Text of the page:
Note: For business jets, ‘four passengers with available fuel’ represents the maximum IFR range of the aircraft at Long-Range Cruise with four passenger seats occupied. NBAA IFR fuel reserve calculation for a 200nm alternate is assumed. The lines depicted do not include winds aloft or any other weather-related obstacles.
As mentioned, the Challenger 650 is powered by two General Electric CF34-3B MTO engines each offering 8,729lb static thrust. The Falcon 2000LXS, meanwhile, offers a pair of Pratt & Whitney Canada PW308C engines with 7,000lbst each.
Total Variable Cost
The ‘Total Variable Cost’ illustrated in Chart C, sourced from Conklin & de Decker, is defined as the Cost of Fuel Expense, Maintenance Labor Expense, Scheduled Parts Expense and Miscellaneous Trip Expense. The Total Variable Cost for the Challenger 650 is $2,926 per hour, which is more expensive than the Falcon 2000LXS ($2,827).
Aircraft Comparison Table
Table B contains the new price for each jet, according to Vref. The average speeds and ranges are from Conklin & de Decker, while the number of aircraft in-operation, percentage ‘For Sale’ and average sold are from JETNET.
The Challenger 650 fleet had 2.7% of its fleet ‘For Sale’ as of the end of September 2018 and the Falcon 2000LXS had 1.4% ‘For Sale’. Note the average number of new/used transactions monthly (over the past 12 months) shows the Challenger 650 at two, and the Falcon 2000LXS at one.
Note, the fleet sizes are well matched and the total in-operation fleet for the Challenger 650 is 74 (began manufacturing in 2014) compared to the Falcon 2000LXS at 73 (began manufacturing in 2013).
Maximum Scheduled Maintenance Equity
Chart D depicts/projects the Maximum Maintenance Equity the Challenger 650 has available based on its age.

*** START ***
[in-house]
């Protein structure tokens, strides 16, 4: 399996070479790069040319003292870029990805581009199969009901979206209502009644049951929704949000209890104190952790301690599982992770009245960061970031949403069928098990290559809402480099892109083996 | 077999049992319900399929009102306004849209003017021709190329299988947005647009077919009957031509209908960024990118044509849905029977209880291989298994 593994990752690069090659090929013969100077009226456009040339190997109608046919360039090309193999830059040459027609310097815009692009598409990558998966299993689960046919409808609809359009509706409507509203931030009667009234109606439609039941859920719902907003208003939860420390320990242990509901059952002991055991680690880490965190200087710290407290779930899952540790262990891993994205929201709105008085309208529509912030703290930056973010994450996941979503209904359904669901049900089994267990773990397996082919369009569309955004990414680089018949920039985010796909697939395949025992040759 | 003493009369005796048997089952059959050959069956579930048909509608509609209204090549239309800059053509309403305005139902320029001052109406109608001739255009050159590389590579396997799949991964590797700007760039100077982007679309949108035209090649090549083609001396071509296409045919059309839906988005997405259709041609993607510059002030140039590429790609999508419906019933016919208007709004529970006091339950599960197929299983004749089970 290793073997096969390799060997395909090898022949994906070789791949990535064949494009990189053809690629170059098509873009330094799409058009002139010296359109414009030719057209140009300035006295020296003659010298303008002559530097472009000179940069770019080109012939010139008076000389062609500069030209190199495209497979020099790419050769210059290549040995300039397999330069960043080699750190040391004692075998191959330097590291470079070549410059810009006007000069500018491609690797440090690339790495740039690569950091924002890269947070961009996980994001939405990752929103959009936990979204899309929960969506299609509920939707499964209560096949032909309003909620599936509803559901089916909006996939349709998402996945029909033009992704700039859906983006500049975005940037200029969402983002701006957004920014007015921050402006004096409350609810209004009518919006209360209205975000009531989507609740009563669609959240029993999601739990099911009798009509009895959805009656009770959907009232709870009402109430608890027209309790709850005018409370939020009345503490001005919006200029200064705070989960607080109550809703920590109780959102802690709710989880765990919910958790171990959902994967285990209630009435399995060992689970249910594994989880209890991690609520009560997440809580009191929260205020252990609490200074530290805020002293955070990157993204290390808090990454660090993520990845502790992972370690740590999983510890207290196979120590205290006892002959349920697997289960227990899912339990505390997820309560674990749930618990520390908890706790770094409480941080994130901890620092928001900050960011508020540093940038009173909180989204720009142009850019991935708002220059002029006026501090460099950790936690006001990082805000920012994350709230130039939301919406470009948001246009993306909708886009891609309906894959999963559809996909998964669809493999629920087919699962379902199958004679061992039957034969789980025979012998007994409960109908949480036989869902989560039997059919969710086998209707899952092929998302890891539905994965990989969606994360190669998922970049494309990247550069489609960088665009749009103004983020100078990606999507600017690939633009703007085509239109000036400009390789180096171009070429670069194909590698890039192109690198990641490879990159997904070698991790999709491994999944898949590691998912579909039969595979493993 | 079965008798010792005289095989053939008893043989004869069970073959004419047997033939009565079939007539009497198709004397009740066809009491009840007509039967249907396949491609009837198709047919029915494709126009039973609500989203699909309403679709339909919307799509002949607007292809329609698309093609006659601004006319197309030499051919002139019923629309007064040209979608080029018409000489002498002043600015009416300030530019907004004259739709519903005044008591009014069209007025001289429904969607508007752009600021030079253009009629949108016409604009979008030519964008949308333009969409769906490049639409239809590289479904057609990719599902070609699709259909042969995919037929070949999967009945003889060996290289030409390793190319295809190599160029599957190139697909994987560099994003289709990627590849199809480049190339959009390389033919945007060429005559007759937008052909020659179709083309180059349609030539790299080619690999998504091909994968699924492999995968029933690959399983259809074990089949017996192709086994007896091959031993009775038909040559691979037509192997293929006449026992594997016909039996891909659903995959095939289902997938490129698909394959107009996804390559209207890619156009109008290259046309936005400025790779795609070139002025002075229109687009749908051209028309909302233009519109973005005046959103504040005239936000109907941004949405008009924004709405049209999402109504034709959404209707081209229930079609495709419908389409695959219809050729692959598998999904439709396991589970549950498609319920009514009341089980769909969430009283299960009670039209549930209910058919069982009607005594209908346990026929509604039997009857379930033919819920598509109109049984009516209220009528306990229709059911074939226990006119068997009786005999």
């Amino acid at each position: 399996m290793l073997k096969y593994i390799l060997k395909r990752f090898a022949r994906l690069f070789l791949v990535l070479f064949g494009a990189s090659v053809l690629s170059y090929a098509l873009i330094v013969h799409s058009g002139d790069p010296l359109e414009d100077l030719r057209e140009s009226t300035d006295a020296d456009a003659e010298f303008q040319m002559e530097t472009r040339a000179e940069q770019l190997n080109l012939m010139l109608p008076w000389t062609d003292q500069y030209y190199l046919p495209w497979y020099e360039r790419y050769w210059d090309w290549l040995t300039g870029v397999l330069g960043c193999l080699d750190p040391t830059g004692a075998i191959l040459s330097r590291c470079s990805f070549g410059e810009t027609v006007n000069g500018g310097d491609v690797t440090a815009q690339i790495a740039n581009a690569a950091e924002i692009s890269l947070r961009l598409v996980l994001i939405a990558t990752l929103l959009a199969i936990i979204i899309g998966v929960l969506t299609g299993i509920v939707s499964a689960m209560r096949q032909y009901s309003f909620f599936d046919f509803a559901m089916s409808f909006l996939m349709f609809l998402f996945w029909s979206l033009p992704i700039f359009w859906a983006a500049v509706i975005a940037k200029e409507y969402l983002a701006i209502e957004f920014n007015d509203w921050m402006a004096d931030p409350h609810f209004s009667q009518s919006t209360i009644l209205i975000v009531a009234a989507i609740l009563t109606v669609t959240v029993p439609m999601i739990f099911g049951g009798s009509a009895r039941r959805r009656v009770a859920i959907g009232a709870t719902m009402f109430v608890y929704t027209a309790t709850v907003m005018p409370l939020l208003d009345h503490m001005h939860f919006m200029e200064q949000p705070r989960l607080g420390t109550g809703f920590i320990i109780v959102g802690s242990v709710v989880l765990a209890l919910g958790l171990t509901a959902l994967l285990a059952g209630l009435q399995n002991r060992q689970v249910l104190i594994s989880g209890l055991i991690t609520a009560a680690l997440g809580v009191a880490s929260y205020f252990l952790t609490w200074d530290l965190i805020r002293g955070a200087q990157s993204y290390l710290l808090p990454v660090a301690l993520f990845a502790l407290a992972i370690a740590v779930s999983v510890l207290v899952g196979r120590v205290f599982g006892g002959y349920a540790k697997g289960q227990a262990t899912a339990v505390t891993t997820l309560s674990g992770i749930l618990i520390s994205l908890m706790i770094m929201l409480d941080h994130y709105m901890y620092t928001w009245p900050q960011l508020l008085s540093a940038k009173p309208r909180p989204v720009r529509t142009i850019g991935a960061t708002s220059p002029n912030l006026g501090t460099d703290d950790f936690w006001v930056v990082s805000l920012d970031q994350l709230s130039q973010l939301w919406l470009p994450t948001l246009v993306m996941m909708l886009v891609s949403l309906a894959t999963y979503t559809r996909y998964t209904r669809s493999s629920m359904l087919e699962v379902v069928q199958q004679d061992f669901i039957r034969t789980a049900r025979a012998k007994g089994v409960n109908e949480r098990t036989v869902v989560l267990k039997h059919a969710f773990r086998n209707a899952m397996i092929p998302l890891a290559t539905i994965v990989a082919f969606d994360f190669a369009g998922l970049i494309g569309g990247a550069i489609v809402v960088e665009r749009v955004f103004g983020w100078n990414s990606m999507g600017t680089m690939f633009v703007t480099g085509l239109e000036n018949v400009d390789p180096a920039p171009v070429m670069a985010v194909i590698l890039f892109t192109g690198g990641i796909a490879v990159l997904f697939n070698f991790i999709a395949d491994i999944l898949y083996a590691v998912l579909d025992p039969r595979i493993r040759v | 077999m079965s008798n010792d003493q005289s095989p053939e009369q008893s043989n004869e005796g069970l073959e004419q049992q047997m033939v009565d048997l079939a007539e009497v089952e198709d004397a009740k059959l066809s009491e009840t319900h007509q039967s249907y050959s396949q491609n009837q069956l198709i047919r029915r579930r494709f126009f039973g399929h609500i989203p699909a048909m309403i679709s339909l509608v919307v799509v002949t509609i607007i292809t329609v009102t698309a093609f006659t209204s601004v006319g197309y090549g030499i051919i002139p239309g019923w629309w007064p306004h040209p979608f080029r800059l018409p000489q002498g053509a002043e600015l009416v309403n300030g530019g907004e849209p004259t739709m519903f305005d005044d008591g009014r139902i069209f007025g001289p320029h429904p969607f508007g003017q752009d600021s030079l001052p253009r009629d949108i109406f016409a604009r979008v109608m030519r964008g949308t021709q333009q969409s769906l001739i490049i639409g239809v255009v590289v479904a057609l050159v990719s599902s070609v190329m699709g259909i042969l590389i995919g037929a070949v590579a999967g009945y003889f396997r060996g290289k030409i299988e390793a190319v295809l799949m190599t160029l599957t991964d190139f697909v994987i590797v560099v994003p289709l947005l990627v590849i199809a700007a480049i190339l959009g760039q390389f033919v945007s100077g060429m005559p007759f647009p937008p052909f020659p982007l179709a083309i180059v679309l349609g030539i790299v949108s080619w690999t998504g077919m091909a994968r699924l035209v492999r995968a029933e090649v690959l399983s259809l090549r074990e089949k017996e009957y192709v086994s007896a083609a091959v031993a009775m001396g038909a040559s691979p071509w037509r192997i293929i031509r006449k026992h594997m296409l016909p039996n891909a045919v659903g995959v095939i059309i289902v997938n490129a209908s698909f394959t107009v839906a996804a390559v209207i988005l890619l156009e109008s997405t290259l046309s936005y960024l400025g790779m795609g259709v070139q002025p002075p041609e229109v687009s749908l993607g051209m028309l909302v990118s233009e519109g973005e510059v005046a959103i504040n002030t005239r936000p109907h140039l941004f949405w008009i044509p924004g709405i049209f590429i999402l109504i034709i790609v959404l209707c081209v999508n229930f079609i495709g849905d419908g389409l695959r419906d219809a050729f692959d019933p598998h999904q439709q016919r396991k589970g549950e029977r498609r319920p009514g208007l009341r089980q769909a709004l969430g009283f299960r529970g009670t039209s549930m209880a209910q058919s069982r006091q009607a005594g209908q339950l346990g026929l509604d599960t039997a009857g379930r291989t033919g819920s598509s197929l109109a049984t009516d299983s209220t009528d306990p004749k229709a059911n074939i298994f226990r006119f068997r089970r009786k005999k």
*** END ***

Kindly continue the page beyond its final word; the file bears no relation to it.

The Maximum Maintenance Equity figure was achieved the day the aircraft came off the production line, since it had not accumulated any utilization toward a maintenance event. The percent of the Maximum Maintenance Equity that an average aircraft will have available assumes an average annual utilization of 420 Flight Hours and that all maintenance is completed when due.
Aircraft that are owned and operated by businesses are often depreciable for income tax purposes – in the US this comes under the Modified Accelerated Cost Recovery System (MACRS). Under MACRS, taxpayers are allowed to use accelerated depreciation of assets by taking a greater percentage of the deductions during the first few years of the applicable recovery period (see Table C).
In certain cases, aircraft may not qualify under the MACRS system and must be depreciated under the less favorable Alternative Depreciation System (ADS) where depreciation is based on a straight-line method, meaning that equal deductions are taken during each year of the applicable recovery period. In most cases, recovery periods under ADS are longer than recovery periods available under MACRS.
There are a variety of factors that taxpayers must consider in determining if an aircraft may be depreciated, and if so, the correct depreciation method and recovery period that should be utilized. For example, aircraft used in charter service (i.e. Part 135) are normally depreciated under MACRS over a seven-year recovery period or under ADS using a twelve-year recovery period.